One of my sellers has a fabulous renovated bath in his 100-year-old house, including a skylight for natural light, heated floor and towel rack to keep you toasty and great built-in storage. Renovated bathrooms are great selling features and have been know to make the difference when buyers are choosing properties.
If you thinking about doing your own bathroom renovation here are some questions to help you get started...
- What don’t you like about your current bathroom?
- What doesn’t work? What does?
- Do you need to replace all the fixtures? Move them to different locations in order to improve traffic flow?
- Is the existing bath too small? If so, where can you find extra square footage to add?
- What do you want the room to become—an updated but basic, functional bathroom or a sumptuous spa-like indulgence?
- Perhaps most important, what is your budget for this project?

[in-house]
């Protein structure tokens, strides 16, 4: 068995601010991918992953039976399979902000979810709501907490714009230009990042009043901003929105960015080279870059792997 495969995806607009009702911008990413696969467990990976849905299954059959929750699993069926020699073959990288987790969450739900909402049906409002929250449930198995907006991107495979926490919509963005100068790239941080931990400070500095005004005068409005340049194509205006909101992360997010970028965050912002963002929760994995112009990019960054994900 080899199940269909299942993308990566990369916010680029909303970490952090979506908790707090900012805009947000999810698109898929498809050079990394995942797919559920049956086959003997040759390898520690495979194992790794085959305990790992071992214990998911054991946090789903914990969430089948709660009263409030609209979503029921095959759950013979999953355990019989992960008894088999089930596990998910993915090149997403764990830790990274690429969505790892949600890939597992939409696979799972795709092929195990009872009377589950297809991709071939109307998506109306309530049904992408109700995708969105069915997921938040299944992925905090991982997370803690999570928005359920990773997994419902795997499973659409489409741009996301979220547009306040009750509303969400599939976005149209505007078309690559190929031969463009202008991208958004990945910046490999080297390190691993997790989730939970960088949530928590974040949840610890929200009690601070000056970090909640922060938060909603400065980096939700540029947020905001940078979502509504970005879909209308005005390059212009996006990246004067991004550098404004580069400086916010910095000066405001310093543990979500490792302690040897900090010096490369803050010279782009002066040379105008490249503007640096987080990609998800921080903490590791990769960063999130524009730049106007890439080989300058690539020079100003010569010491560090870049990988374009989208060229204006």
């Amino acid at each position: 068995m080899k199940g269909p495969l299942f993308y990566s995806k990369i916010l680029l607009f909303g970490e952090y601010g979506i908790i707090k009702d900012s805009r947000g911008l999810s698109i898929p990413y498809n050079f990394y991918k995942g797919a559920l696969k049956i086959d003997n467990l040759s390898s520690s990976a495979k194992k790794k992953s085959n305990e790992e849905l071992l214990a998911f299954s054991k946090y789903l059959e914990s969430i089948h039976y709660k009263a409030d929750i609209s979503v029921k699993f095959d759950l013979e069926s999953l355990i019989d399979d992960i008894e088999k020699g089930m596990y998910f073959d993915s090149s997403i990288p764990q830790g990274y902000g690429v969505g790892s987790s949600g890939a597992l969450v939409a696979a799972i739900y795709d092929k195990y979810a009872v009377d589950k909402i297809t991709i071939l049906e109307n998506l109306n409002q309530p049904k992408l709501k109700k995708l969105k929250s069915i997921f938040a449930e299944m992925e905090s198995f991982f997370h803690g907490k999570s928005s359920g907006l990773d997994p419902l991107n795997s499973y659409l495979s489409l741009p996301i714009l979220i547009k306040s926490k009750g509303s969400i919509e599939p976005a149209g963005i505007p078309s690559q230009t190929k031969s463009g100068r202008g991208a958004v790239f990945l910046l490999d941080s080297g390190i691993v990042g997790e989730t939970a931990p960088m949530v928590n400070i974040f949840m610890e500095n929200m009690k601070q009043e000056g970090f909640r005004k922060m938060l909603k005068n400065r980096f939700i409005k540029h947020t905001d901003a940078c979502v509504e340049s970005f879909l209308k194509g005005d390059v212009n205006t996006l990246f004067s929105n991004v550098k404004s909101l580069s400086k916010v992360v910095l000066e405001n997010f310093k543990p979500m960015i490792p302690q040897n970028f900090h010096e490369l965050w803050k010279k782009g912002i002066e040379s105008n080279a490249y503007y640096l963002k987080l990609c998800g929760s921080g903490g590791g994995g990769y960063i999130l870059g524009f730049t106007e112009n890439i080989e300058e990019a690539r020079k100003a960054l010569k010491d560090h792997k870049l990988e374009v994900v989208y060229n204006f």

Here are some construction points to keep in mind...
- A powder room needs at least16 square feet to be serviceable... a full bath about 36-40 square feet
- Green board, as opposed to traditional drywall, is necessary in areas that are exposed to water, but can be advantageous in the entire full bath because it doesn’t absorb steam or humidity
- Ground-fault circuit interrupters (GFCIs) are required by code to protect electric receptacles in areas that may be wet to help prevent a potentially fatal shock
- Low-flow toilets using 1.6 gallons of water or less per flush are required by law in all new and remodeled bathrooms
- Install a ducted exhaust fan to eliminate problems with mold and mildew, being sure it vents to the outside and not into the attic... to find out how large a fan you need, divide the cubic footage of the room by 7.5
- If you install a grab bar, make sure you bolt it directly to the studs for stability and security